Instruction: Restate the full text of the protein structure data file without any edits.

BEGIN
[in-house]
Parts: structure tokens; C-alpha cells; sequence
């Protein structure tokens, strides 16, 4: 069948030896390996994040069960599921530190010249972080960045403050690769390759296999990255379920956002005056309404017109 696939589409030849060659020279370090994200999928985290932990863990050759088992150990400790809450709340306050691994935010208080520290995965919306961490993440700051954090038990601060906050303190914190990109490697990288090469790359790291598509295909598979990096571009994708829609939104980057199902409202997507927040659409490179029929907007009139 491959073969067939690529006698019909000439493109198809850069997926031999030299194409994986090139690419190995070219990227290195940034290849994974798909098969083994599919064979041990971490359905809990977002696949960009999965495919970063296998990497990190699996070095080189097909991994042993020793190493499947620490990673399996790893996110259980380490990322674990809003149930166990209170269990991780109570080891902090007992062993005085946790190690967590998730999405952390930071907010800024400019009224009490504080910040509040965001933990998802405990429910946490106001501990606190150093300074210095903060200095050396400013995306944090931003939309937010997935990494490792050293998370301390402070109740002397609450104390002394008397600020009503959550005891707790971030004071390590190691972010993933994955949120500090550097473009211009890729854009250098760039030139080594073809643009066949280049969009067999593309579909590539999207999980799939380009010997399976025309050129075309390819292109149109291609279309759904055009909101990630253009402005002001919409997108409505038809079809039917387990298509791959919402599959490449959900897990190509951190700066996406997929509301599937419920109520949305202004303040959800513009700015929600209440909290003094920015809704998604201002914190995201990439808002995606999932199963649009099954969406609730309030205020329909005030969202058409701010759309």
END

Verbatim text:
[in-house]
Parts: structure tokens; C-alpha cells; sequence
């Protein structure tokens, strides 16, 4: 069948030896390996994040069960599921530190010249972080960045403050690769390759296999990255379920956002005056309404017109 696939589409030849060659020279370090994200999928985290932990863990050759088992150990400790809450709340306050691994935010208080520290995965919306961490993440700051954090038990601060906050303190914190990109490697990288090469790359790291598509295909598979990096571009994708829609939104980057199902409202997507927040659409490179029929907007009139 491959073969067939690529006698019909000439493109198809850069997926031999030299194409994986090139690419190995070219990227290195940034290849994974798909098969083994599919064979041990971490359905809990977002696949960009999965495919970063296998990497990190699996070095080189097909991994042993020793190493499947620490990673399996790893996110259980380490990322674990809003149930166990209170269990991780109570080891902090007992062993005085946790190690967590998730999405952390930071907010800024400019009224009490504080910040509040965001933990998802405990429910946490106001501990606190150093300074210095903060200095050396400013995306944090931003939309937010997935990494490792050293998370301390402070109740002397609450104390002394008397600020009503959550005891707790971030004071390590190691972010993933994955949120500090550097473009211009890729854009250098760039030139080594073809643009066949280049969009067999593309579909590539999207999980799939380009010997399976025309050129075309390819292109149109291609279309759904055009909101990630253009402005002001919409997108409505038809079809039917387990298509791959919402599959490449959900897990190509951190700066996406997929509301599937419920109520949305202004303040959800513009700015929600209440909290003094920015809704998604201002914190995201990439808002995606999932199963649009099954969406609730309030205020329909005030969202058409701010759309």